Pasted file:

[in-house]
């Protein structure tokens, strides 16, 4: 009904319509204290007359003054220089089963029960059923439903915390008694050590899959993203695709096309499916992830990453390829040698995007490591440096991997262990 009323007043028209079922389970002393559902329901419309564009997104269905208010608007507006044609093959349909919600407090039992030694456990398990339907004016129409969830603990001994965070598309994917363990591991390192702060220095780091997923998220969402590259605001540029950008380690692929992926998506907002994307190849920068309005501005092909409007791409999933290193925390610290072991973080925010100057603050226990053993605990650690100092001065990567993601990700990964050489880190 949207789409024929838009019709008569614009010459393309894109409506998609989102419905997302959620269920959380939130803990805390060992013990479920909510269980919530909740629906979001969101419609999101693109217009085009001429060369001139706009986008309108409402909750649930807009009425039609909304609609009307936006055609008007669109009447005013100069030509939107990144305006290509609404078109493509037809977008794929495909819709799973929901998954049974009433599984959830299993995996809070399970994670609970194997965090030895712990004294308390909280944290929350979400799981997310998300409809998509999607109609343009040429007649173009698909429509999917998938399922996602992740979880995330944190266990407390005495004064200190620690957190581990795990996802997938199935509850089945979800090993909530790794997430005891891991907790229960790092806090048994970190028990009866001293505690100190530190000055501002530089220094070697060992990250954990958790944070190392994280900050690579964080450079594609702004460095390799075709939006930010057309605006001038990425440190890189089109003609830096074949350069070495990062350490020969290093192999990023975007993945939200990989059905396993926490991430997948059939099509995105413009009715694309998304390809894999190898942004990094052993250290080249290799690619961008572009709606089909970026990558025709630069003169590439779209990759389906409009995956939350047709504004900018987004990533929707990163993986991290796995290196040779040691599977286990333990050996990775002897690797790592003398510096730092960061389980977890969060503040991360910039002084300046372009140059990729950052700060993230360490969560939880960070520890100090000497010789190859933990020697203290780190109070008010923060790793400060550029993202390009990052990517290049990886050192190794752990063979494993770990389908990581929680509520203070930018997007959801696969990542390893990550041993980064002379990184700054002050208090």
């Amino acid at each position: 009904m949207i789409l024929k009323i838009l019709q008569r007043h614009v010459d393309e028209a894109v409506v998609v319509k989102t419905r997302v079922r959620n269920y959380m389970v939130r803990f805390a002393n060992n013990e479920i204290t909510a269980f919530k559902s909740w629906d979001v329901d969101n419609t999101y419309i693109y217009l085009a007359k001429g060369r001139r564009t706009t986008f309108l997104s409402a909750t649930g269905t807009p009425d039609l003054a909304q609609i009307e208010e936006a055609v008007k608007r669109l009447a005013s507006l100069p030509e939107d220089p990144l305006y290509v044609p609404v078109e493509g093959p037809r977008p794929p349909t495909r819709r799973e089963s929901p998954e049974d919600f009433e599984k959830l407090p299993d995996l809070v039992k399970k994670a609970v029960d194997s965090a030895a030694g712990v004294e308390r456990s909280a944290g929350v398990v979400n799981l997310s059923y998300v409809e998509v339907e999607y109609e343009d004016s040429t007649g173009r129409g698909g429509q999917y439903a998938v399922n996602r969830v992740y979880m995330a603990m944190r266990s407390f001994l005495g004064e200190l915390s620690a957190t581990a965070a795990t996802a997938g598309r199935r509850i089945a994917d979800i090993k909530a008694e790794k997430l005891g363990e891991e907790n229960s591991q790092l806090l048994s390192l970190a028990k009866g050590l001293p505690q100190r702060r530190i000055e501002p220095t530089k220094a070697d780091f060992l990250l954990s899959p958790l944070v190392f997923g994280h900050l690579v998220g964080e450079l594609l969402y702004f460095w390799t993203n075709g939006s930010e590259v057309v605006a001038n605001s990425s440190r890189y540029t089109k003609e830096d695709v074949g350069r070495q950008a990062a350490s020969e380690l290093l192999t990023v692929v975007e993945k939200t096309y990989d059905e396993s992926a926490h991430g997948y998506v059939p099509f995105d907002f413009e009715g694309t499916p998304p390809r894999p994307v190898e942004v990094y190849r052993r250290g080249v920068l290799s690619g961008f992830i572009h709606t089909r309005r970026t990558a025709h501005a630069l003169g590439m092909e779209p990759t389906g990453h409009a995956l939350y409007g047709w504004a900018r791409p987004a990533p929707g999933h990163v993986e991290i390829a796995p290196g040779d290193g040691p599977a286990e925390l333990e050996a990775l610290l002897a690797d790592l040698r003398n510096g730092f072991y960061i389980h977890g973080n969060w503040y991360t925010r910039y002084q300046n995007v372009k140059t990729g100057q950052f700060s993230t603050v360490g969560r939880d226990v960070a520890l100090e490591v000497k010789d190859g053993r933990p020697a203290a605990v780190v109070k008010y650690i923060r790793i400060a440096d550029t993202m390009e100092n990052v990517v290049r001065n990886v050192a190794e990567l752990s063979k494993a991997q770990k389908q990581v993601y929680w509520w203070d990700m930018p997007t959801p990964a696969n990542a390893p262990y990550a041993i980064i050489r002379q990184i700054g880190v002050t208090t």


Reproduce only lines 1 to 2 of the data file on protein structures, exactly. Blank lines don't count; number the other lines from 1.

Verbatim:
[in-house]
């Protein structure tokens, strides 16, 4: 009904319509204290007359003054220089089963029960059923439903915390008694050590899959993203695709096309499916992830990453390829040698995007490591440096991997262990 009323007043028209079922389970002393559902329901419309564009997104269905208010608007507006044609093959349909919600407090039992030694456990398990339907004016129409969830603990001994965070598309994917363990591991390192702060220095780091997923998220969402590259605001540029950008380690692929992926998506907002994307190849920068309005501005092909409007791409999933290193925390610290072991973080925010100057603050226990053993605990650690100092001065990567993601990700990964050489880190 949207789409024929838009019709008569614009010459393309894109409506998609989102419905997302959620269920959380939130803990805390060992013990479920909510269980919530909740629906979001969101419609999101693109217009085009001429060369001139706009986008309108409402909750649930807009009425039609909304609609009307936006055609008007669109009447005013100069030509939107990144305006290509609404078109493509037809977008794929495909819709799973929901998954049974009433599984959830299993995996809070399970994670609970194997965090030895712990004294308390909280944290929350979400799981997310998300409809998509999607109609343009040429007649173009698909429509999917998938399922996602992740979880995330944190266990407390005495004064200190620690957190581990795990996802997938199935509850089945979800090993909530790794997430005891891991907790229960790092806090048994970190028990009866001293505690100190530190000055501002530089220094070697060992990250954990958790944070190392994280900050690579964080450079594609702004460095390799075709939006930010057309605006001038990425440190890189089109003609830096074949350069070495990062350490020969290093192999990023975007993945939200990989059905396993926490991430997948059939099509995105413009009715694309998304390809894999190898942004990094052993250290080249290799690619961008572009709606089909970026990558025709630069003169590439779209990759389906409009995956939350047709504004900018987004990533929707990163993986991290796995290196040779040691599977286990333990050996990775002897690797790592003398510096730092960061389980977890969060503040991360910039002084300046372009140059990729950052700060993230360490969560939880960070520890100090000497010789190859933990020697203290780190109070008010923060790793400060550029993202390009990052990517290049990886050192190794752990063979494993770990389908990581929680509520203070930018997007959801696969990542390893990550041993980064002379990184700054002050208090």